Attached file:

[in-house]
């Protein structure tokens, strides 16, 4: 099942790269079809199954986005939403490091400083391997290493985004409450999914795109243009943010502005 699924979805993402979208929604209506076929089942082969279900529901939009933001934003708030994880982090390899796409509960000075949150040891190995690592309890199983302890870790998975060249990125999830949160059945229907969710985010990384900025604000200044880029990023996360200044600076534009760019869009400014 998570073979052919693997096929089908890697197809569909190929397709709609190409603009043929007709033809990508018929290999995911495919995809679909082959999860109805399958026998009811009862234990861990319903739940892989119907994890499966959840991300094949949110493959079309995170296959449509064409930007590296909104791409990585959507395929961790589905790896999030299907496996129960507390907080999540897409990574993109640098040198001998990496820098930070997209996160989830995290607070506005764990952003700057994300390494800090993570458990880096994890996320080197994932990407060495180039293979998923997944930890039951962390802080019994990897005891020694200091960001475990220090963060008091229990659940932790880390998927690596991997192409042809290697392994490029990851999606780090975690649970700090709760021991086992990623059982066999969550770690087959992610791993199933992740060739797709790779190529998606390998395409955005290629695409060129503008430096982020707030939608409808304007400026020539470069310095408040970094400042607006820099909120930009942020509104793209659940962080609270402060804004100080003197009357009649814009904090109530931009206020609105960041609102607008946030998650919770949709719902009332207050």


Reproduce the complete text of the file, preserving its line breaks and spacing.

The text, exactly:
[in-house]
């Protein structure tokens, strides 16, 4: 099942790269079809199954986005939403490091400083391997290493985004409450999914795109243009943010502005 699924979805993402979208929604209506076929089942082969279900529901939009933001934003708030994880982090390899796409509960000075949150040891190995690592309890199983302890870790998975060249990125999830949160059945229907969710985010990384900025604000200044880029990023996360200044600076534009760019869009400014 998570073979052919693997096929089908890697197809569909190929397709709609190409603009043929007709033809990508018929290999995911495919995809679909082959999860109805399958026998009811009862234990861990319903739940892989119907994890499966959840991300094949949110493959079309995170296959449509064409930007590296909104791409990585959507395929961790589905790896999030299907496996129960507390907080999540897409990574993109640098040198001998990496820098930070997209996160989830995290607070506005764990952003700057994300390494800090993570458990880096994890996320080197994932990407060495180039293979998923997944930890039951962390802080019994990897005891020694200091960001475990220090963060008091229990659940932790880390998927690596991997192409042809290697392994490029990851999606780090975690649970700090709760021991086992990623059982066999969550770690087959992610791993199933992740060739797709790779190529998606390998395409955005290629695409060129503008430096982020707030939608409808304007400026020539470069310095408040970094400042607006820099909120930009942020509104793209659940962080609270402060804004100080003197009357009649814009904090109530931009206020609105960041609102607008946030998650919770949709719902009332207050």